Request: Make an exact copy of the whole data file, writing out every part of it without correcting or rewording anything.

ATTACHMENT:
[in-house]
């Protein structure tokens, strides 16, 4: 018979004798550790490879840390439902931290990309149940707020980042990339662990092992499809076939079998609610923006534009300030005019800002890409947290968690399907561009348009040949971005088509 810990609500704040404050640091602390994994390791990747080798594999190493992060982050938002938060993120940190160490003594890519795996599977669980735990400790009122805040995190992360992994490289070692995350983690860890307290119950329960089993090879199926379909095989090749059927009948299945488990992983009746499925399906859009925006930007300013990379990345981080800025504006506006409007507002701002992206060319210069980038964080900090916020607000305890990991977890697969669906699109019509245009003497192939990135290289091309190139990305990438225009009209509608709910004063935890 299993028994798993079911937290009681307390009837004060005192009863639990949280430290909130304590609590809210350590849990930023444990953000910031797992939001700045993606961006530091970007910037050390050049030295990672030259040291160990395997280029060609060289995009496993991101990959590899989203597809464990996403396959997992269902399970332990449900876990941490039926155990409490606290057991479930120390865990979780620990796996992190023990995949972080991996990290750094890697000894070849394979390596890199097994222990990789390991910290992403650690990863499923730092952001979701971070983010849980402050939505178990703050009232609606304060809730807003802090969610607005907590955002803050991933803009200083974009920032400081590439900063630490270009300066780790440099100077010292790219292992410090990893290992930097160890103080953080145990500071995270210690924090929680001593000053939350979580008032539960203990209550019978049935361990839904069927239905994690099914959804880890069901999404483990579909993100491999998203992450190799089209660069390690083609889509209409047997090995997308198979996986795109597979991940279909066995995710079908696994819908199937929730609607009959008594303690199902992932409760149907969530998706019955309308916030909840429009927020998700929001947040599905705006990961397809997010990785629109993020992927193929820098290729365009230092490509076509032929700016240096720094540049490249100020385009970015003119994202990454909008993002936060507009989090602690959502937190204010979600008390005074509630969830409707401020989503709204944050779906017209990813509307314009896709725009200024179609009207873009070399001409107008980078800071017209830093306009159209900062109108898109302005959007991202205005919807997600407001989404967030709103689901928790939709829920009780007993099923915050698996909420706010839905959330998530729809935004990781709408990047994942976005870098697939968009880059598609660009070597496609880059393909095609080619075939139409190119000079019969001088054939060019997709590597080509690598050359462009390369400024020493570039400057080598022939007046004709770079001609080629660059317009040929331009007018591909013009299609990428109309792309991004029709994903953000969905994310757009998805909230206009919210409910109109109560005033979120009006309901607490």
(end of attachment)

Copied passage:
[in-house]
């Protein structure tokens, strides 16, 4: 018979004798550790490879840390439902931290990309149940707020980042990339662990092992499809076939079998609610923006534009300030005019800002890409947290968690399907561009348009040949971005088509 810990609500704040404050640091602390994994390791990747080798594999190493992060982050938002938060993120940190160490003594890519795996599977669980735990400790009122805040995190992360992994490289070692995350983690860890307290119950329960089993090879199926379909095989090749059927009948299945488990992983009746499925399906859009925006930007300013990379990345981080800025504006506006409007507002701002992206060319210069980038964080900090916020607000305890990991977890697969669906699109019509245009003497192939990135290289091309190139990305990438225009009209509608709910004063935890 299993028994798993079911937290009681307390009837004060005192009863639990949280430290909130304590609590809210350590849990930023444990953000910031797992939001700045993606961006530091970007910037050390050049030295990672030259040291160990395997280029060609060289995009496993991101990959590899989203597809464990996403396959997992269902399970332990449900876990941490039926155990409490606290057991479930120390865990979780620990796996992190023990995949972080991996990290750094890697000894070849394979390596890199097994222990990789390991910290992403650690990863499923730092952001979701971070983010849980402050939505178990703050009232609606304060809730807003802090969610607005907590955002803050991933803009200083974009920032400081590439900063630490270009300066780790440099100077010292790219292992410090990893290992930097160890103080953080145990500071995270210690924090929680001593000053939350979580008032539960203990209550019978049935361990839904069927239905994690099914959804880890069901999404483990579909993100491999998203992450190799089209660069390690083609889509209409047997090995997308198979996986795109597979991940279909066995995710079908696994819908199937929730609607009959008594303690199902992932409760149907969530998706019955309308916030909840429009927020998700929001947040599905705006990961397809997010990785629109993020992927193929820098290729365009230092490509076509032929700016240096720094540049490249100020385009970015003119994202990454909008993002936060507009989090602690959502937190204010979600008390005074509630969830409707401020989503709204944050779906017209990813509307314009896709725009200024179609009207873009070399001409107008980078800071017209830093306009159209900062109108898109302005959007991202205005919807997600407001989404967030709103689901928790939709829920009780007993099923915050698996909420706010839905959330998530729809935004990781709408990047994942976005870098697939968009880059598609660009070597496609880059393909095609080619075939139409190119000079019969001088054939060019997709590597080509690598050359462009390369400024020493570039400057080598022939007046004709770079001609080629660059317009040929331009007018591909013009299609990428109309792309991004029709994903953000969905994310757009998805909230206009919210409910109109109560005033979120009006309901607490």